Wouldn't it sound weird if you said the same thing to every person you encountered throughout the day?

Well, think of your social media posts in the same way. Each platform is different, and your posts should be too.

Even if you're linking to the same content on your own website, each post on your various social media accounts should be tailored to succeed on that specific site in terms of tone and appearance. Here are some social media posting guidelines and best practices for LinkedIn, Facebook and Twitter.

General Social Media Best Practices

Before we get into social media best practices for social media channels, let's cover some of the basics.

Use a style guide for social media posts.

In order to maintain brand alignment and consistency, you'll want to use a style guide for reference as you create social media content. Brand alignment will improve brand recall among your audience of ideal buyers so they remember your solution when they have a problem they're ready to get help for.

Focus ON YOUR buyer personas.

You'll need a social media strategy to ensure you meet your ideal customers where they are in their buyer journey. Having clear buyer personas will help you strategically reach the people you need to on your social media accounts.

Involve team members and encourage employees to participate.

Organic social media will only get you so far. Content with more interest and engagement gets seen by a wider audience, thanks to current social media algorithms. To get a wider reach and increase engagement, you'll want to include your team. When employees are encouraged to interact on social channels you not only get better results with your social media marketing, you get a more connected and excited company culture as well.

Develop a code of conduct for team members.

While team engagement is important, you'll want to remember that any engagement, positive or negative, could impact the perception of your company reputation. Employees should be reminded that any social content they publish or respond to is public information. When posting on behalf of the company or not on social, encourage employees to use common sense and be mindful of how they interact with others.

Now that we've covered the important points of social media best practices, let's go over channel-specific guidelines.


While social sites like Facebook and Twitter can be used to share any relevant content (your content or information from other websites), LinkedIn is a more professional platform and your posts should reflect this.

Companies and people often neglect posting to the LinkedIn news feed, even though it can send up to four times as many people to your homepage as Facebook and Twitter. This influx includes potential clients or even business partners, so try to highlight professional growth or achievements.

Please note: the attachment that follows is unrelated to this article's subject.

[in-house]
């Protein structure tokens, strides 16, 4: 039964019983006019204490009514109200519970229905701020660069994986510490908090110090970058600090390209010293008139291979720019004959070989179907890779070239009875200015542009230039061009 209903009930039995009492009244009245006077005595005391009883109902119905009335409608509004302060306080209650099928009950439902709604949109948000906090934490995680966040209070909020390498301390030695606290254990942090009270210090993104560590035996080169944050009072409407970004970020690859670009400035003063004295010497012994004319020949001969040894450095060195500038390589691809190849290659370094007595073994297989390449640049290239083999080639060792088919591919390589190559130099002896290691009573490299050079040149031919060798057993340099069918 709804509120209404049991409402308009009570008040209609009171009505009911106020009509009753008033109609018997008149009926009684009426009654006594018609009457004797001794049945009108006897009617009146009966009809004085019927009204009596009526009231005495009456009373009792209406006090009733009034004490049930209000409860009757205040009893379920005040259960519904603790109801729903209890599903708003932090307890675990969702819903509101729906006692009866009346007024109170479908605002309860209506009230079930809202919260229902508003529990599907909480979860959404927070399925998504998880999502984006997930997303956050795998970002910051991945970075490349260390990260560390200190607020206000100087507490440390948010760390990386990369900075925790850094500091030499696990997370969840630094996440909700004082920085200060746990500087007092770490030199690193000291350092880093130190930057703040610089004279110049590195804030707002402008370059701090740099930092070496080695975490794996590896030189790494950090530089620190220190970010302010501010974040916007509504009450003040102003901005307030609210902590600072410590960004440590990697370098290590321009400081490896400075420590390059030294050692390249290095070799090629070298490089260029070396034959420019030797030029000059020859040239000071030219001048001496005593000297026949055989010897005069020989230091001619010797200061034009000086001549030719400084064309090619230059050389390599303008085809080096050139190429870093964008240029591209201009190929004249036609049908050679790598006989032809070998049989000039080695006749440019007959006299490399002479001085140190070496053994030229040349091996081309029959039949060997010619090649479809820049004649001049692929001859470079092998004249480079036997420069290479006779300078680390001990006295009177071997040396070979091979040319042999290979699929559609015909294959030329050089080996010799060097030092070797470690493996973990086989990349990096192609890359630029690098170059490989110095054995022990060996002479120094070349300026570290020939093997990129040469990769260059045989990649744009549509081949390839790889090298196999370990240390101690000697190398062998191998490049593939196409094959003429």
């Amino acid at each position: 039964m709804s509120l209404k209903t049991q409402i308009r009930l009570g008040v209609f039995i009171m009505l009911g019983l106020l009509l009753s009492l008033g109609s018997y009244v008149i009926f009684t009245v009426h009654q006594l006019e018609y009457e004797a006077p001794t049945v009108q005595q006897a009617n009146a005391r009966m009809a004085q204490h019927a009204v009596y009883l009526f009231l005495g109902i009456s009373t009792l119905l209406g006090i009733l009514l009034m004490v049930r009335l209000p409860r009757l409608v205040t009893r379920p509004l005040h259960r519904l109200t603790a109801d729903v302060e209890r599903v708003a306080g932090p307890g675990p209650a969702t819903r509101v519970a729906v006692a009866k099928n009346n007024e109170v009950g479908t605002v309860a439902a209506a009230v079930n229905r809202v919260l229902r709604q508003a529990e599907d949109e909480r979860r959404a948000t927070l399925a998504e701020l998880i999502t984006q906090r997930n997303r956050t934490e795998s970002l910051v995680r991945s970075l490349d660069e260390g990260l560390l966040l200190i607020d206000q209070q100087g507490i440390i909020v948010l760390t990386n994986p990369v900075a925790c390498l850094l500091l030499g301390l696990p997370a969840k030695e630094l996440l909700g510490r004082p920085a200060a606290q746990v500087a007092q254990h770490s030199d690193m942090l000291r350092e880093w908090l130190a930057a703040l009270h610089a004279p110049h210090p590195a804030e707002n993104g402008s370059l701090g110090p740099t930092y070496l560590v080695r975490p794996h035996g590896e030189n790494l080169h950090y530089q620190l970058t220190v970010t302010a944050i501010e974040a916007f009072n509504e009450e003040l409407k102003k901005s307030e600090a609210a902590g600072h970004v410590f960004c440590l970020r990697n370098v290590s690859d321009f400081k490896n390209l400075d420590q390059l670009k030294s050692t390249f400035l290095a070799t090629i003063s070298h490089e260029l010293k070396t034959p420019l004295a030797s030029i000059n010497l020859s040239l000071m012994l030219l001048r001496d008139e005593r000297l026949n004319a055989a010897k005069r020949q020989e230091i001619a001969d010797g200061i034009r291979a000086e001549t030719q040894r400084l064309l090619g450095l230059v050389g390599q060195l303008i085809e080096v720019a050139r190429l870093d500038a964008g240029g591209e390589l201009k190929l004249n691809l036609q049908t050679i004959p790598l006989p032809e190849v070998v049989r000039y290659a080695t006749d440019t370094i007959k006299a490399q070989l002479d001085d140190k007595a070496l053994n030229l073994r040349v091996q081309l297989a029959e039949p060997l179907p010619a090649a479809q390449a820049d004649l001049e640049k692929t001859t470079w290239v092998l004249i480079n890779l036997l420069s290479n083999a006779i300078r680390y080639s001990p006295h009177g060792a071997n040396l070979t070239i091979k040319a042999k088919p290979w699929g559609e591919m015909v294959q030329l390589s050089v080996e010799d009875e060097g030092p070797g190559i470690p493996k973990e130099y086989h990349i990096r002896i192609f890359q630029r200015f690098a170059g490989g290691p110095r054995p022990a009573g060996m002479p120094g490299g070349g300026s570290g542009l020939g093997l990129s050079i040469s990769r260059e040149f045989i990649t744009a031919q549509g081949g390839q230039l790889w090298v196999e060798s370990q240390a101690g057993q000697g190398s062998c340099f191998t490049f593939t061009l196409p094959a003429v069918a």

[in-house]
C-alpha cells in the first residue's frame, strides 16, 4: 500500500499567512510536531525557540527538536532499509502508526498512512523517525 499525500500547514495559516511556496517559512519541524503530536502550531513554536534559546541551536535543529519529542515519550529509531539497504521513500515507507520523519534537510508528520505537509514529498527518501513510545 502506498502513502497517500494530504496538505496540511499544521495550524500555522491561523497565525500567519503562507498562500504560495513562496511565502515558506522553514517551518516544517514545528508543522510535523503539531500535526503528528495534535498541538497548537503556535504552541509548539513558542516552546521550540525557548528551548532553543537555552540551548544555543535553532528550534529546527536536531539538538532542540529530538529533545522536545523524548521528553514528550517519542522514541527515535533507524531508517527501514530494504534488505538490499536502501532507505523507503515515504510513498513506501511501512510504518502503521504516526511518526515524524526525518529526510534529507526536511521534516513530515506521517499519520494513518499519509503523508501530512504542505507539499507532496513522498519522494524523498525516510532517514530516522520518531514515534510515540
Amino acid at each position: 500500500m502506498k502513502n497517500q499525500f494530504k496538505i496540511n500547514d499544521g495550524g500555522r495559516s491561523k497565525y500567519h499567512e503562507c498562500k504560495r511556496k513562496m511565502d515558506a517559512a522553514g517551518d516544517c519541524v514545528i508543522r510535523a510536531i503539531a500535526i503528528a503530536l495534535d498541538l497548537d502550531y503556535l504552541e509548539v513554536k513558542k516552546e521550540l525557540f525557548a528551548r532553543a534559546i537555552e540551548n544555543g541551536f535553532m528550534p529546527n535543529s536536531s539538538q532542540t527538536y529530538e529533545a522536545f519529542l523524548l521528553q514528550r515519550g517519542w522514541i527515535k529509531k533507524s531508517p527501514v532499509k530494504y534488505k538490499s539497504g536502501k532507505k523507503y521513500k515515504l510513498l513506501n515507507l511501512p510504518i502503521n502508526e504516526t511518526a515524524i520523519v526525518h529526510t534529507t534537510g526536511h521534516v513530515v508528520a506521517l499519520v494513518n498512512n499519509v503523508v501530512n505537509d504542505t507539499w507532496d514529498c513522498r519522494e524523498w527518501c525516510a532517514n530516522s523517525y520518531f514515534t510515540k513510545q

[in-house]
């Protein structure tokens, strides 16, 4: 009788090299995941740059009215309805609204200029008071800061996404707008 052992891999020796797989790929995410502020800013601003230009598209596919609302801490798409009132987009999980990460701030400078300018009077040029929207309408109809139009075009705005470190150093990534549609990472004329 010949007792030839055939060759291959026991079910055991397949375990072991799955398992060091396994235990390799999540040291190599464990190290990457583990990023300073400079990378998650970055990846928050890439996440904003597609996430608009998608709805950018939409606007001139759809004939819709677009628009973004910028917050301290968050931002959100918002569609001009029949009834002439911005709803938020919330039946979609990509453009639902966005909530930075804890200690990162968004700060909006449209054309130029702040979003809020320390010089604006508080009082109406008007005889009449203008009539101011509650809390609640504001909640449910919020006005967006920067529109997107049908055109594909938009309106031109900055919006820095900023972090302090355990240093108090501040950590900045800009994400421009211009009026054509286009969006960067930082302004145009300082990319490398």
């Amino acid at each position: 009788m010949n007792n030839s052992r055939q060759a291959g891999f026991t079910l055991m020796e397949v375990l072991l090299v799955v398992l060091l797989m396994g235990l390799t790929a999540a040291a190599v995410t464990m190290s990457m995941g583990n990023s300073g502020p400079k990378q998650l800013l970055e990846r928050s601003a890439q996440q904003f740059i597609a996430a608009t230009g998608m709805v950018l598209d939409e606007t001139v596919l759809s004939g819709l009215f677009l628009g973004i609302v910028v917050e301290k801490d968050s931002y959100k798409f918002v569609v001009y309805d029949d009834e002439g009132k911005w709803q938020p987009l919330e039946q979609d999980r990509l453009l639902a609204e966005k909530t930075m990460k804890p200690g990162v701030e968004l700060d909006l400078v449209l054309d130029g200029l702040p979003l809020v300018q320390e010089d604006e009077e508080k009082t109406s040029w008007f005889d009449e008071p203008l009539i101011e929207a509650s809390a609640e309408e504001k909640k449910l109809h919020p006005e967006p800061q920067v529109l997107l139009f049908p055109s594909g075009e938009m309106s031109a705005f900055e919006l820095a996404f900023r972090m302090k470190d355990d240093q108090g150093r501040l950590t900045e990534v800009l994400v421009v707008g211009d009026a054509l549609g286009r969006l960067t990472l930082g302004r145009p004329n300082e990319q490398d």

An appropriate post might be an article you wrote that demonstrates your prowess in your field, or a link to a press release or news clip that sheds positive light on your company. Photos are also great on LinkedIn, but always make sure to adjust it to the optimum size.

Using LinkedIn to attract new prospects

Pro tip: Your LinkedIn posts don't just need to go on the company page. Encourage employees to share messages on their personal profiles as well, and make sure your personal profile on LinkedIn is as good as it can be, too.

Now, there are certainly other social platforms that companies are using to generate awareness, find partners and drive website traffic, but managing too many social media platforms can be overwhelming because of the time involved and because you really need to tailor each of your messages to each social media platform for best results.

Third-party applications like HootSuite can definitely make it easier and quicker to manage your social media accounts, but they're not always the most effective method. By taking the time to ensure every post is optimized for its immediate audience instead of cross-posting the same one across all social media sites, you can leverage your content on each social media platform and ultimately drive traffic back to your company website.

Finally, posting and managing social media could be a full time job for many larger B2B companies, so don't spread yourself too thin. Consider scheduling social media posts so you have even distribution throughout the day/week/month.


Facebook is for social sharing, so go ahead: add photos, add links, add events, add it all.

The Facebook feed is visually oriented, and aesthetics are important: use high quality photos (1,200x628 pixels is ideal) and replace visible URLs with well-written text to create a visually appealing post that catches the eye. Photo-based posts (rather than text-based ones) actually get 39% more engagement on average. And remember to make it friendly.

Pro tip: One gentleman from a manufacturing company told me that their Facebook feed "is like the company newsletter." I thought that was great advice. Facebook is a good place to attract new employees.


Tweets, on the other hand, must be economical. They're meant to be short and pithy and to capture the audience's attention with intrigue and wit rather than explanation.

Don't worry about aesthetics here; just make sure you maximize your word allotment. Use tools like goo.gl or Bitly to shorten your links (many social sharing tools will shorten links for you automatically, too), saving space for valuable hashtags that increase your tweet's exposure.

You can also add photos (ideally 1,024x512 pixels) and tag them, neither of which takes up any of your 280 characters.

Pro tip: We've found Twitter to be a great tool for finding influencers in an industry or on a topic, and also is good to send cues to search engines to index new pages you tweet about.

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